Strontium isotope evidence for landscape use by early hominins

@article{Copeland2011StrontiumIE,
  title={Strontium isotope evidence for landscape use by early hominins},
  author={Sandi R. Copeland and Matt Sponheimer and Darryl J. de Ruiter and Julia A Lee-Thorp and Daryl Codron and Petrus le Roux and Vaughan Grimes and Michael P. Richards},
  journal={Nature},
  year={2011},
  volume={474},
  pages={76-78}
}
Ranging and residence patterns among early hominins have been indirectly inferred from morphology, stone-tool sourcing, referential models and phylogenetic models. However, the highly uncertain nature of such reconstructions limits our understanding of early hominin ecology, biology, social structure and evolution. We investigated landscape use in Australopithecus africanus and Paranthropus robustus from the Sterkfontein and Swartkrans cave sites in South Africa using strontium isotope analysis… 
Evidence for dietary change but not landscape use in South African early hominins
TLDR
It is shown that the home range area was of similar size for species of the three hominin genera but that the dietary breadth was much higher in Australopithecus africanus than in Paranthropus robustus and early Homo, and that P. robustus relied more on plant-based foodstuffs than early Homo.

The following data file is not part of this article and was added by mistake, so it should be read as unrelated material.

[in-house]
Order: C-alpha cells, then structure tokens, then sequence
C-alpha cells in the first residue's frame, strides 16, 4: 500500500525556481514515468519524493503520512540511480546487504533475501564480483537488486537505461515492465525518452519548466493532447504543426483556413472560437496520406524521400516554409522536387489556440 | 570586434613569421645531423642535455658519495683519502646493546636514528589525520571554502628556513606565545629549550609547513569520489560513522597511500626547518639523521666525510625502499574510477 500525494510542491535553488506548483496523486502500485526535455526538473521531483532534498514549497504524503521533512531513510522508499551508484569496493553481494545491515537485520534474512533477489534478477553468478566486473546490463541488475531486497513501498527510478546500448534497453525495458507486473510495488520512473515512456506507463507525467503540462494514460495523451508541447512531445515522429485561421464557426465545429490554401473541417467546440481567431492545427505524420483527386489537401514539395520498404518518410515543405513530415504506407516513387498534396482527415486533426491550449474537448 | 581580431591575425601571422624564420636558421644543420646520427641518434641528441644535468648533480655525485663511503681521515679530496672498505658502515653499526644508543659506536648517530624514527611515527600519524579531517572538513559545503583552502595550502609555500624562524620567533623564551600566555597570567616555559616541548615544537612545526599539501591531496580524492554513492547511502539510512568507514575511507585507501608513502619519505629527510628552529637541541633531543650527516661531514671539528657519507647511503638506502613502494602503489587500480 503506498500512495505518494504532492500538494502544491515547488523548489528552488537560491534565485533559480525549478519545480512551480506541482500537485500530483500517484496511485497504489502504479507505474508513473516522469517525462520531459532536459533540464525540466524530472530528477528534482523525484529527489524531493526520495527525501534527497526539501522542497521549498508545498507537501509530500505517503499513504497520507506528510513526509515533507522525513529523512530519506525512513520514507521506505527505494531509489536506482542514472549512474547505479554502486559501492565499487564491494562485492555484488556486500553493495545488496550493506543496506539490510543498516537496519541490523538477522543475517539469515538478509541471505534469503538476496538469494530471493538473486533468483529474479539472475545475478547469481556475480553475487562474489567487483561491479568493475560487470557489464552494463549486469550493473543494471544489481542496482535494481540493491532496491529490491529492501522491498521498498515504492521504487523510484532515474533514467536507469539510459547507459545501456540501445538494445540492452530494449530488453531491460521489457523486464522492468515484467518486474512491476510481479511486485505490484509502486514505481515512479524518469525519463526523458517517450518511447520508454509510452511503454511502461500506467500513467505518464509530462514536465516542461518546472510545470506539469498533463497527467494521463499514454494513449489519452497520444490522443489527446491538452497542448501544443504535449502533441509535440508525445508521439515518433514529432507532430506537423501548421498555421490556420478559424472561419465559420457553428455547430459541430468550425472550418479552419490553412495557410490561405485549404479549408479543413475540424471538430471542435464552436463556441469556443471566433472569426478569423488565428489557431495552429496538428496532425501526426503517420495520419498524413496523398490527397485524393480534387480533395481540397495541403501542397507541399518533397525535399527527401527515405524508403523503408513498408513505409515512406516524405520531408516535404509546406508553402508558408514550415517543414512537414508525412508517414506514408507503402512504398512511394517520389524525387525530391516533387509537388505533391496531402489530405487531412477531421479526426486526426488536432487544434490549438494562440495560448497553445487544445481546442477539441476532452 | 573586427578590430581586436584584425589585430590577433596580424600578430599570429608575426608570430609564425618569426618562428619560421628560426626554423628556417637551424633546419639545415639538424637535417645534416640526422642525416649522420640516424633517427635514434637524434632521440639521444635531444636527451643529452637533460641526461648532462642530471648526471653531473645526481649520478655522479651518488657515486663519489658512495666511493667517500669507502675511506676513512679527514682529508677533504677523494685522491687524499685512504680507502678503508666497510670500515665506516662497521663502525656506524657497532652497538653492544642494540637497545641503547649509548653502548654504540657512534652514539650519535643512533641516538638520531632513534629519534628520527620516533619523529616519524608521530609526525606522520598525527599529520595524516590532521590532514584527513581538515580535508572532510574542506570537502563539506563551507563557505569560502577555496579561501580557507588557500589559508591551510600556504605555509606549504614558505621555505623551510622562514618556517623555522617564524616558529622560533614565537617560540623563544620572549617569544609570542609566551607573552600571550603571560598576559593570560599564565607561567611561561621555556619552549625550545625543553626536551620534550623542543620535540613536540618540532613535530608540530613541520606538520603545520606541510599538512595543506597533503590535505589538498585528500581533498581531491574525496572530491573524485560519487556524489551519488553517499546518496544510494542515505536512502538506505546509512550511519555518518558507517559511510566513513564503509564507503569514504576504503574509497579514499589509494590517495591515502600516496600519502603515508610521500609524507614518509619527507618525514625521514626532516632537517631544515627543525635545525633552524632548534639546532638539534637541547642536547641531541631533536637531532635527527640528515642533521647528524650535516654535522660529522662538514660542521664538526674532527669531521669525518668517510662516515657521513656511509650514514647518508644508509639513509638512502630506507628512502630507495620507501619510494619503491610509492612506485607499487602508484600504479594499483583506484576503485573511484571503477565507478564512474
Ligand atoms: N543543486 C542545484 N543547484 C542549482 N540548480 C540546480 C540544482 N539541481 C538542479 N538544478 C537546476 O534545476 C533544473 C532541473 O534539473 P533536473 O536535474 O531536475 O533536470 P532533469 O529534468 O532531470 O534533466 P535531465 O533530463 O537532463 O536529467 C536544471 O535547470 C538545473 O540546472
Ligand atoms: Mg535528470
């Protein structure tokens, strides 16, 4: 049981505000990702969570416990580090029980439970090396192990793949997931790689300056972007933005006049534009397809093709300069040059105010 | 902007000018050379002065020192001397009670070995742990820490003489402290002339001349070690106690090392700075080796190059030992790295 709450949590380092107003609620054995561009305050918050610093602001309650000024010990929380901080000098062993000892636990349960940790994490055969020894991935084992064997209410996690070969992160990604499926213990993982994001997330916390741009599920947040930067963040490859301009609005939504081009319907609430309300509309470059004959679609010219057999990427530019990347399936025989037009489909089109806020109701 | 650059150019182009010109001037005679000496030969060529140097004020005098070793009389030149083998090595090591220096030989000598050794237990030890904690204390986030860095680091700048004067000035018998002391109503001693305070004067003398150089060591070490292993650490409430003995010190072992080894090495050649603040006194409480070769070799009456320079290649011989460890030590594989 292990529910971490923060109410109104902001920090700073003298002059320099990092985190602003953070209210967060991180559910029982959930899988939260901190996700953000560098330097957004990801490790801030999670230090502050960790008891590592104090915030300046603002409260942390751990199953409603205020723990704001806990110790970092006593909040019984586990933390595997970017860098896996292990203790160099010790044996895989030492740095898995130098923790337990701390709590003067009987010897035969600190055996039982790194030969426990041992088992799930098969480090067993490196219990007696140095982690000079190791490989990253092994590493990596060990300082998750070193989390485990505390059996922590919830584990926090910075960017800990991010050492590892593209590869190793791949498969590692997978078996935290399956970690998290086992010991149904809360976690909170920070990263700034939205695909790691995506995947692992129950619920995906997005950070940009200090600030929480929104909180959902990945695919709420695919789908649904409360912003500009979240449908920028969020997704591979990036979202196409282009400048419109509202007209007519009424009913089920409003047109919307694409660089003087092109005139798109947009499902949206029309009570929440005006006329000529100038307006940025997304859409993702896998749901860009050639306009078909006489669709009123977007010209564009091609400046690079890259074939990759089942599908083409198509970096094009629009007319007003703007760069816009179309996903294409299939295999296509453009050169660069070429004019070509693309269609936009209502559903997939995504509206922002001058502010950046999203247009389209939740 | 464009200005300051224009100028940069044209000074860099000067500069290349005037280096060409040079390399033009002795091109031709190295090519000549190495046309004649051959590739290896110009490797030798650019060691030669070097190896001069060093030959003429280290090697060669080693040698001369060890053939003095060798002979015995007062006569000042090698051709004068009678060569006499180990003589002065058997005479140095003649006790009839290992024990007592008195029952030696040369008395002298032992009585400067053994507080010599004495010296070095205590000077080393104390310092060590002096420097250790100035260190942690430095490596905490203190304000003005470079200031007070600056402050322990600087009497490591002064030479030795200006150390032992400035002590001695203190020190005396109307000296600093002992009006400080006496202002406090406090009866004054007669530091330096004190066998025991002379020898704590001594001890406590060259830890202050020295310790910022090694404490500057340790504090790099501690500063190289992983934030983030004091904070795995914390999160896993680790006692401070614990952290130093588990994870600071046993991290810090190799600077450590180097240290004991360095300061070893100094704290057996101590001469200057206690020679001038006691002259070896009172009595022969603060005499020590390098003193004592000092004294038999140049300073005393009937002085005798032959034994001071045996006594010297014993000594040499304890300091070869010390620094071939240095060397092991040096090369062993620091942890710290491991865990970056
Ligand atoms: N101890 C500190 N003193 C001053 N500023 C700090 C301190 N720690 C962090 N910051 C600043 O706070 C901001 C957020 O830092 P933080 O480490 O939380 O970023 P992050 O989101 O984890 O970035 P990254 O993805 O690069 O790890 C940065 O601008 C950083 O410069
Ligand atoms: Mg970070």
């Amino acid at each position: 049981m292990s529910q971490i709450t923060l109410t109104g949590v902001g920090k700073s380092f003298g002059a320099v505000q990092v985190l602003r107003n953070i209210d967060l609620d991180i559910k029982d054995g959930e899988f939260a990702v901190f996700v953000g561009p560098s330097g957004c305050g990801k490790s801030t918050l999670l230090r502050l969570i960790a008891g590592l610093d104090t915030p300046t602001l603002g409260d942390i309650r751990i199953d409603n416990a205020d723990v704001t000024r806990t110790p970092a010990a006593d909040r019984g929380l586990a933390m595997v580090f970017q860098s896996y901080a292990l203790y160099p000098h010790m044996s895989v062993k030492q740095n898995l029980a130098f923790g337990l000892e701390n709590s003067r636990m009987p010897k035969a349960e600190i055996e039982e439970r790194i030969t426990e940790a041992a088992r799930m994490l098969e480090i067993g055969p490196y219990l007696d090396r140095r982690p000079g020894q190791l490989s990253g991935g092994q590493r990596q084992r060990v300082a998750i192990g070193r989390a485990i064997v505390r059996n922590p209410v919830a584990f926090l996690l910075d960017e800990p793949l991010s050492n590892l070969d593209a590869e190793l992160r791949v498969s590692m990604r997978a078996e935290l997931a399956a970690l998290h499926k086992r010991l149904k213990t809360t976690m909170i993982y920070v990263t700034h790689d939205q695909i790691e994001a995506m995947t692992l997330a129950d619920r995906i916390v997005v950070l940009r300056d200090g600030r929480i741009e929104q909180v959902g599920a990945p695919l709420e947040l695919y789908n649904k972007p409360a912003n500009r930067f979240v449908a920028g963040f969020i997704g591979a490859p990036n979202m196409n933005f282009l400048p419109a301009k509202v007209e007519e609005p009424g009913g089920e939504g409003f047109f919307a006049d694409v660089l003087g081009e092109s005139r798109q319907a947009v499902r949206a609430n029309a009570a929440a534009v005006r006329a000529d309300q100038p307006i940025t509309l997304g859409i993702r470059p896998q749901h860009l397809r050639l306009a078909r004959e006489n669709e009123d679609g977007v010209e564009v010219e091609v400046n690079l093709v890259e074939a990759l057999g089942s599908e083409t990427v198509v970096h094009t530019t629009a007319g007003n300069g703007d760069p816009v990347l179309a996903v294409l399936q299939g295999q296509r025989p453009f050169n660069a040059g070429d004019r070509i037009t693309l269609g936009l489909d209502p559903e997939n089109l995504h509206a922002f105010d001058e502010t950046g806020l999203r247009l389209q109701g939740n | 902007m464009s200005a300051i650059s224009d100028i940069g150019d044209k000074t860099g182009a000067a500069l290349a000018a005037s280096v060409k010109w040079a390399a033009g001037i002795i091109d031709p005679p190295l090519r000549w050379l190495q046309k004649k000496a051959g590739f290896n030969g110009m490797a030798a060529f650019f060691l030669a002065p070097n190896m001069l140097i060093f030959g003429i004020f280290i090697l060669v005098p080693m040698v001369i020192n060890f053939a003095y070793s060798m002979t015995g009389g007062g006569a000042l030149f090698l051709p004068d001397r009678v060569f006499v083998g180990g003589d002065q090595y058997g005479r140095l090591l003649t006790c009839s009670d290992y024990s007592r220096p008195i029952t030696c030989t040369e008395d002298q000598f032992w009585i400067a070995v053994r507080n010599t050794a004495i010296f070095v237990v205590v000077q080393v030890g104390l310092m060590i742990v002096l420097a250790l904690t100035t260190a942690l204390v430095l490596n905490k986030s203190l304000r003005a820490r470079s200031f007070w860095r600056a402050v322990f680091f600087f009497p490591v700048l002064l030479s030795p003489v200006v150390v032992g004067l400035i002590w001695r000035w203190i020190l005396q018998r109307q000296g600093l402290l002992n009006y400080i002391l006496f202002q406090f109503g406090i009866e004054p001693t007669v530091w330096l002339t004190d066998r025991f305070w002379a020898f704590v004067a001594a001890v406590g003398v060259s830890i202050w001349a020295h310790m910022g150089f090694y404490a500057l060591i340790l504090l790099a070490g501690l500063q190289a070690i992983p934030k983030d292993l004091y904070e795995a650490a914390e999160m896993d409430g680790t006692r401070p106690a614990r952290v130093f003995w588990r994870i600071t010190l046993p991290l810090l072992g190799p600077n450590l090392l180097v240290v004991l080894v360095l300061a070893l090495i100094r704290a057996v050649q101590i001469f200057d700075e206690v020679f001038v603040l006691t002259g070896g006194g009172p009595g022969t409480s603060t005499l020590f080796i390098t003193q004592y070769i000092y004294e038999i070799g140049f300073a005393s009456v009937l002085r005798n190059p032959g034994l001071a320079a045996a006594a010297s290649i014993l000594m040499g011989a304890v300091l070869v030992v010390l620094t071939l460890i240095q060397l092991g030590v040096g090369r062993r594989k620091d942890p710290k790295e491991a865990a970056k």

Palaeoanthropology: In search of the australopithecines
TLDR
A strontium-isotope study of Australopithecus africanus and Paranthropus robustus specimens from South Africa shows that the smaller individuals, inferred to have been females, ranged further than the males, suggesting that females tended to move away from their natal groups and joined others, whereas males tend to stay at home.
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Elemental signatures of Australopithecus africanus teeth reveal seasonal dietary stress
TLDR
Insight is provided into the dietary cycles and ecological behaviours of A. africanus in response to food availability, including the potential cyclical resurgence of milk intake during times of nutritional challenge (as observed in modern wild orangutans5).
Viewpoints: feeding mechanics, diet, and dietary adaptations in early hominins.
TLDR
Microwear and stable isotope analysis together suggest that australopiths are not united by a single, increasingly specialized dietary adaptation, and finite element analysis is limited in its ability to identify adaptation in paleobiological contexts.
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Male philopatry and female dispersal amongst two species of early hominins from the Sterkfontein valley
© 2011. The Authors. Licensee: AOSIS OpenJournals. This work is licensed under the Creative Commons Attribution License. An article by Sandi Copeland and colleagues,1 which appeared in Nature on 02
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